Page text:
Wednesday, May 20, 2009
Average Joe American got screwed because Congress ripped out the teeth of the bill. Essentially without the threat of a cramdown in bankruptcy lenders and loan servicing companies have nothing to fear if they refuse to give a customer a loan modification.
The weak incentives contained in the bill, as I have previously stated, are the functional equivalent of offering a 13 year old a quarter to go clean up a 30 acre cow pasture!
Speaker of the House Nancy Pelosi stated, "I am disappointed that the Senate failed to include crucial mortgage bankruptcy provisions that would have prevented more foreclosures, but this legislation is critical to strengthening our economy by stabilizing the housing market,”
Well Nancy it just doesn't go far enough does it?!?
The bill also offers a safe harbor to Loan Servicing companies who engage in loan modifications. So what if these companies are protected from investor lawsuits for giving a loan modification. This just means that if a servicer offers a loan modification, none of the investors will hire that service in the future to service loans! So a lot of good that does anyone.
I am hoping that Average Joe American is going to wake up and start reading the fine print. He/She didnt read the fine print when they signed those predatory loans. If the don't read the fine print now on these bills they are going continue to be lulled into complacency thinking that President Obama and the Democrats are looking out for us because the "Helping Families Save Their Homes Act" will be signed into law. The reality and the fine print show us that Obama's plan is like a toothless pit pull placed in the hen house to protect the hens from the fox. GOOD LUCK!
I so thoroughly disgusted!
Friday, May 15, 2009
The Kudlow report is insane! check it out!
Saturday, May 9, 2009
"I'm a 10 year real estate and bankruptcy attorney. I am in the trenches daily with the banks and loan servicers. I have experience and information about the bad faith loan modification tactics of most of the banks. My short and long story listed below so I don't take up too much of your time. At least I will have educated you so you can look for evidence of this in your own state. Somebody needs to know and understand what may really be going on and how your constituents are being harmed.I wonder if any of them will respond. You are all fee to copy and paste this letter if you think this is happening to you. I would love to hear from you if this is happened to you!
SHORT STORY: Banks need and want the foreclosures. I have directly evidence and can give you trustee sale nos where this has happened. Recent enmasse foreclosures where the notes are NOT reverting back to the bank/lender beneficiaries for the "Face Value" of the Note. Instead, competitor banks purchasing the note at 30-40% of face value of notes AND are about 50% under fair market of the home being foreclosed upon. They resale at current market value with nice tidy profit. Banks books start looking good to Asian and European investors one more time.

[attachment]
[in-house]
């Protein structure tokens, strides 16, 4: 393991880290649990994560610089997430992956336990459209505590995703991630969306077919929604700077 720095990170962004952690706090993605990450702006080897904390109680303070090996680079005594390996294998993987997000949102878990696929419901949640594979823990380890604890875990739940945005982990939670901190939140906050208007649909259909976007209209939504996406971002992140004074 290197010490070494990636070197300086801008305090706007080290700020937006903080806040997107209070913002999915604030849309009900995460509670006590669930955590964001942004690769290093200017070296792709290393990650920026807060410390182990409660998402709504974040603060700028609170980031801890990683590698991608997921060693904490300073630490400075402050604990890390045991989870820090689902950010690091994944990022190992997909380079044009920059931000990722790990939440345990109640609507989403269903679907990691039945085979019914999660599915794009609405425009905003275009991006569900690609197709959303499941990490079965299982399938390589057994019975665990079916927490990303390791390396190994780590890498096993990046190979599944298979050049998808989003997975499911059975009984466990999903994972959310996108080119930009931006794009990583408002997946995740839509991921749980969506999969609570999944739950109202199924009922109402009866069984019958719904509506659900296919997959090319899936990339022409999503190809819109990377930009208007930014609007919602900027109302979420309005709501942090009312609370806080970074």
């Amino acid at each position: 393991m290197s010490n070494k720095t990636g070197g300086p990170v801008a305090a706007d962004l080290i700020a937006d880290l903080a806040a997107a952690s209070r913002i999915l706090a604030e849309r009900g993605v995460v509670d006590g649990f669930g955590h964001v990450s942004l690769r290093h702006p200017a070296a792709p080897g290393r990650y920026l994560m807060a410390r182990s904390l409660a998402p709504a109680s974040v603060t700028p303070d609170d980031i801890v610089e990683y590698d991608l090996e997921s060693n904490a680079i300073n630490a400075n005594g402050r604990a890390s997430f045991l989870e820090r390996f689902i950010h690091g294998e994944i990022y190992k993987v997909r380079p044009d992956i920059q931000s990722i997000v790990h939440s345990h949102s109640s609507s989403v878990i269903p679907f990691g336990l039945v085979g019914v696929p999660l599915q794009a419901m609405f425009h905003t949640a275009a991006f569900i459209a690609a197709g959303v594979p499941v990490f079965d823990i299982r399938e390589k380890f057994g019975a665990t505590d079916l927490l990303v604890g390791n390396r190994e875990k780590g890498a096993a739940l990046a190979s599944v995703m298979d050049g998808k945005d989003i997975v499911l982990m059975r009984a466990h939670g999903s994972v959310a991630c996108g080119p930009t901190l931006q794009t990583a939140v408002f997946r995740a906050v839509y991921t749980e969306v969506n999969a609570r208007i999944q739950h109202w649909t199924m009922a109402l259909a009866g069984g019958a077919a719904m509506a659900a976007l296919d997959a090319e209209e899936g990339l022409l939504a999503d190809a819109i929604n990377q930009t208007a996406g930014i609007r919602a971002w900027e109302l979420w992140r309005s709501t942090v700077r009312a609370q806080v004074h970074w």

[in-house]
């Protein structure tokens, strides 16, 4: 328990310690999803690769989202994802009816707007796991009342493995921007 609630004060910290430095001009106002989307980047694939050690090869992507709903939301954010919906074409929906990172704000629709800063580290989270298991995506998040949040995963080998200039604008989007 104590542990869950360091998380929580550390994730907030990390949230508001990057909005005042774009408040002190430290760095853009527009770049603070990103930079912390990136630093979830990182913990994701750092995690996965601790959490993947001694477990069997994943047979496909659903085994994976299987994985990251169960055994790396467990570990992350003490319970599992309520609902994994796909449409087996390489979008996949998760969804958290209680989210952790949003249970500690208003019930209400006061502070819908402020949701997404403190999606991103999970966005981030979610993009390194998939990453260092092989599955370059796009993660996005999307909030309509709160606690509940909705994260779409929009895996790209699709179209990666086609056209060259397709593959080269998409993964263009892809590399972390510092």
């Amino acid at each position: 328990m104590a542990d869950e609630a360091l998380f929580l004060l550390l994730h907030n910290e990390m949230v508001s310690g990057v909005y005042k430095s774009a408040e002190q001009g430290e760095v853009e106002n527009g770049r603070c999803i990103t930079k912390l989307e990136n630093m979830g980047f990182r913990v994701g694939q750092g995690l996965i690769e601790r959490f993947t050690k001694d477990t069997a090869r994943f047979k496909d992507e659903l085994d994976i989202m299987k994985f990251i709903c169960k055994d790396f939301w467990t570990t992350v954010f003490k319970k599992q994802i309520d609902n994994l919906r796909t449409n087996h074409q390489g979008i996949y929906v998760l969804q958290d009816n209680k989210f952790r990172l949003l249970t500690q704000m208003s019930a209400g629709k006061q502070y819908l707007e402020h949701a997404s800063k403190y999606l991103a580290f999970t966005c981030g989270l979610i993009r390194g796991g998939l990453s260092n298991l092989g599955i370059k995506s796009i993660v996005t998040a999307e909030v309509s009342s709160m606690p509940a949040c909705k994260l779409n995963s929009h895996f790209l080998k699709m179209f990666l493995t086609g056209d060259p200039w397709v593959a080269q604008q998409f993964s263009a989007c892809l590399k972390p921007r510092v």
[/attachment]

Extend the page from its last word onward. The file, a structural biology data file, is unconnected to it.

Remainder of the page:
The problem is these are the same banks who claim they are trying to work with their borrowers to help them with loan modifications. But this is a lie because these same lenders refuse to communicate with the borrowers representatives. We can fax over to them 5 times financials and every fax is lost! When they do offer a modification it is one where the homeowner has to sign what amounts to a release of any and all FUTURE claim they have against the bank on the loan, including their rights to a future bankruptcy if necessary.
Allowing a CramDown would have stopped the banks from foreclosing and interferred with this profit making plan that it appears the banks are now engaging upon.
An even bigger problem is outright violation of California law in order to accomplish the above-identified scheme. Look at California Civil Code, Section 2923.6 states that the loan servicers are supposed to maximize profit and balance the interests to everyone (including the borrowers) in a security pool. The Investor's interests are far better served by offering loan modification on a loan where the security is a bit upside down now. Otherwise when house goes to foreclosure the investor takes a huge loss.
Conclusion: To discourage modification, bar a cramdown, the government is now the Banks' best friend ensuring a steady stream of foreclosures upon which banks can now maximize its personal profits. All of this at the expense of average American Homeowners and illegal! This is not fair. Its not right! How do we put a stop to this?!?
I have several cases (PROOF) that the bank denied loan modification to borrowers forcing them into foreclosure where it was subsequently purchased by a competitor bank. This is all pretty recent. I don't think most of the pundits or the politicos realize this is happening.
It will be too late before Obama or anyone can help us. I have this insane idea that if I get enough people to listen to me to see what is happening, maybe the cramdown might have a chance if brought to congress again? Maybe something else could be done to help the average person?
What do you think of my thoughts and ideas?
Thanks for reading.
R. Grace Rodriguez, Esq.